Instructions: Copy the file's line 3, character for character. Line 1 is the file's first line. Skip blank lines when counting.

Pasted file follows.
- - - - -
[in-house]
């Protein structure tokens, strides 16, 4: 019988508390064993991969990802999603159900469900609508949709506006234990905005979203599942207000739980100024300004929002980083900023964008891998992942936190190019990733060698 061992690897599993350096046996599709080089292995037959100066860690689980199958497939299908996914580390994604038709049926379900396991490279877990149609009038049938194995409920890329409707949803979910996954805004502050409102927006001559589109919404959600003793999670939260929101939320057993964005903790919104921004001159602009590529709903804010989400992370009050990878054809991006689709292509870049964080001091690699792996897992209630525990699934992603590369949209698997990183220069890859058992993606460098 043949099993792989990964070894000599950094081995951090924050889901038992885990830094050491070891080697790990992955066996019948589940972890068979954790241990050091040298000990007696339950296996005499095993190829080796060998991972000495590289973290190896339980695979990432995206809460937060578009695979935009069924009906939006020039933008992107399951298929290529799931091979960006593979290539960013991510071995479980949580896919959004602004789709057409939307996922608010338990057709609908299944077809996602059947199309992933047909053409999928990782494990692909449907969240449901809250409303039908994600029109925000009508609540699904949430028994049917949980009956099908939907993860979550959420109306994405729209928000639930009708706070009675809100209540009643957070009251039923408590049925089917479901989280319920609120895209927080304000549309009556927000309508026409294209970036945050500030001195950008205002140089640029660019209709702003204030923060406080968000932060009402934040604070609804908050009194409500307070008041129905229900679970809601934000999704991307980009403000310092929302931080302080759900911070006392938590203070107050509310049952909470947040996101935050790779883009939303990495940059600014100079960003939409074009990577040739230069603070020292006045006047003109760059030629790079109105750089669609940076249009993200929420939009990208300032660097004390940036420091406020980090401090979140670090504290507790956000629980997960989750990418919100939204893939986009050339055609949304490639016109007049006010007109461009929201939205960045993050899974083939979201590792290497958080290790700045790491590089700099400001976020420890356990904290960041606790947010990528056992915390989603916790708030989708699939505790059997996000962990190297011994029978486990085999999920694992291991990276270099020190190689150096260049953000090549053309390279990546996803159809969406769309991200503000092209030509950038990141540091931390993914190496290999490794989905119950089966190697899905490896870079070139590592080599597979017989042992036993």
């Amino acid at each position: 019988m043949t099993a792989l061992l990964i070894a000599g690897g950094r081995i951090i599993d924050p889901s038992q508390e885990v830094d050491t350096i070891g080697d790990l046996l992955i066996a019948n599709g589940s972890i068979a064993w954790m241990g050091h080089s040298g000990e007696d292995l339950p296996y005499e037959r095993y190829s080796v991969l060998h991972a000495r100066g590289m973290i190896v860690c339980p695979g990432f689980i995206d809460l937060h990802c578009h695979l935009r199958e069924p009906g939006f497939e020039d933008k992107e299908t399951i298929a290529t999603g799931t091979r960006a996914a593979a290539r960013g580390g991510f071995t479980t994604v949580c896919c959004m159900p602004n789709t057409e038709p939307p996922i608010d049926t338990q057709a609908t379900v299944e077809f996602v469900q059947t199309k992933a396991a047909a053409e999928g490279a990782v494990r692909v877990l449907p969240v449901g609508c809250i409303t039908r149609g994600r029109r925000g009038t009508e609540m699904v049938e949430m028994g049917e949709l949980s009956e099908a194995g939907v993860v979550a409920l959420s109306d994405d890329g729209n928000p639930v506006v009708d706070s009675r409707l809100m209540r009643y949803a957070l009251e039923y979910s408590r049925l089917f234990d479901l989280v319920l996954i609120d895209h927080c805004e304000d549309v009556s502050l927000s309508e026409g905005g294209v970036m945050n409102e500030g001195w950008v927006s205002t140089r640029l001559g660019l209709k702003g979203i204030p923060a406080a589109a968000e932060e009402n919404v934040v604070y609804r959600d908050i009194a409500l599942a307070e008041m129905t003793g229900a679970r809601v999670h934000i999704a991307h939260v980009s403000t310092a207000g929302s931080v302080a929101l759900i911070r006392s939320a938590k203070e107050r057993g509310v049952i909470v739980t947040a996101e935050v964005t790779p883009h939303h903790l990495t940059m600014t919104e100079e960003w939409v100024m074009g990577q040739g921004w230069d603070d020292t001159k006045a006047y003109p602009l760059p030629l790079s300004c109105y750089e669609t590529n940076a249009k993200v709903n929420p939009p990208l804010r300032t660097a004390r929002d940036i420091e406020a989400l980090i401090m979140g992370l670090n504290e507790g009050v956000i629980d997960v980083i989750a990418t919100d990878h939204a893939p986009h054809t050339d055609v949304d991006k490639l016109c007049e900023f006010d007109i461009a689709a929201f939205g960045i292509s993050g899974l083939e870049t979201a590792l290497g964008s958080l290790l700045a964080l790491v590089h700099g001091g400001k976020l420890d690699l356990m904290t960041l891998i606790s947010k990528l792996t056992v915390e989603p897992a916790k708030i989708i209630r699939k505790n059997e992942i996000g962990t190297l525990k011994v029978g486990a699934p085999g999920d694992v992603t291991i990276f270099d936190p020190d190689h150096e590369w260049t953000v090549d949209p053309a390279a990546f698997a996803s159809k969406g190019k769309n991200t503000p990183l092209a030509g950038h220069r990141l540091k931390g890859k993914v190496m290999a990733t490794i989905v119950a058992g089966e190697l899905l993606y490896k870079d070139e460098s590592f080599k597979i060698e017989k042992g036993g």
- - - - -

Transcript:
């Amino acid at each position: 019988m043949t099993a792989l061992l990964i070894a000599g690897g950094r081995i951090i599993d924050p889901s038992q508390e885990v830094d050491t350096i070891g080697d790990l046996l992955i066996a019948n599709g589940s972890i068979a064993w954790m241990g050091h080089s040298g000990e007696d292995l339950p296996y005499e037959r095993y190829s080796v991969l060998h991972a000495r100066g590289m973290i190896v860690c339980p695979g990432f689980i995206d809460l937060h990802c578009h695979l935009r199958e069924p009906g939006f497939e020039d933008k992107e299908t399951i298929a290529t999603g799931t091979r960006a996914a593979a290539r960013g580390g991510f071995t479980t994604v949580c896919c959004m159900p602004n789709t057409e038709p939307p996922i608010d049926t338990q057709a609908t379900v299944e077809f996602v469900q059947t199309k992933a396991a047909a053409e999928g490279a990782v494990r692909v877990l449907p969240v449901g609508c809250i409303t039908r149609g994600r029109r925000g009038t009508e609540m699904v049938e949430m028994g049917e949709l949980s009956e099908a194995g939907v993860v979550a409920l959420s109306d994405d890329g729209n928000p639930v506006v009708d706070s009675r409707l809100m209540r009643y949803a957070l009251e039923y979910s408590r049925l089917f234990d479901l989280v319920l996954i609120d895209h927080c805004e304000d549309v009556s502050l927000s309508e026409g905005g294209v970036m945050n409102e500030g001195w950008v927006s205002t140089r640029l001559g660019l209709k702003g979203i204030p923060a406080a589109a968000e932060e009402n919404v934040v604070y609804r959600d908050i009194a409500l599942a307070e008041m129905t003793g229900a679970r809601v999670h934000i999704a991307h939260v980009s403000t310092a207000g929302s931080v302080a929101l759900i911070r006392s939320a938590k203070e107050r057993g509310v049952i909470v739980t947040a996101e935050v964005t790779p883009h939303h903790l990495t940059m600014t919104e100079e960003w939409v100024m074009g990577q040739g921004w230069d603070d020292t001159k006045a006047y003109p602009l760059p030629l790079s300004c109105y750089e669609t590529n940076a249009k993200v709903n929420p939009p990208l804010r300032t660097a004390r929002d940036i420091e406020a989400l980090i401090m979140g992370l670090n504290e507790g009050v956000i629980d997960v980083i989750a990418t919100d990878h939204a893939p986009h054809t050339d055609v949304d991006k490639l016109c007049e900023f006010d007109i461009a689709a929201f939205g960045i292509s993050g899974l083939e870049t979201a590792l290497g964008s958080l290790l700045a964080l790491v590089h700099g001091g400001k976020l420890d690699l356990m904290t960041l891998i606790s947010k990528l792996t056992v915390e989603p897992a916790k708030i989708i209630r699939k505790n059997e992942i996000g962990t190297l525990k011994v029978g486990a699934p085999g999920d694992v992603t291991i990276f270099d936190p020190d190689h150096e590369w260049t953000v090549d949209p053309a390279a990546f698997a996803s159809k969406g190019k769309n991200t503000p990183l092209a030509g950038h220069r990141l540091k931390g890859k993914v190496m290999a990733t490794i989905v119950a058992g089966e190697l899905l993606y490896k870079d070139e460098s590592f080599k597979i060698e017989k042992g036993g």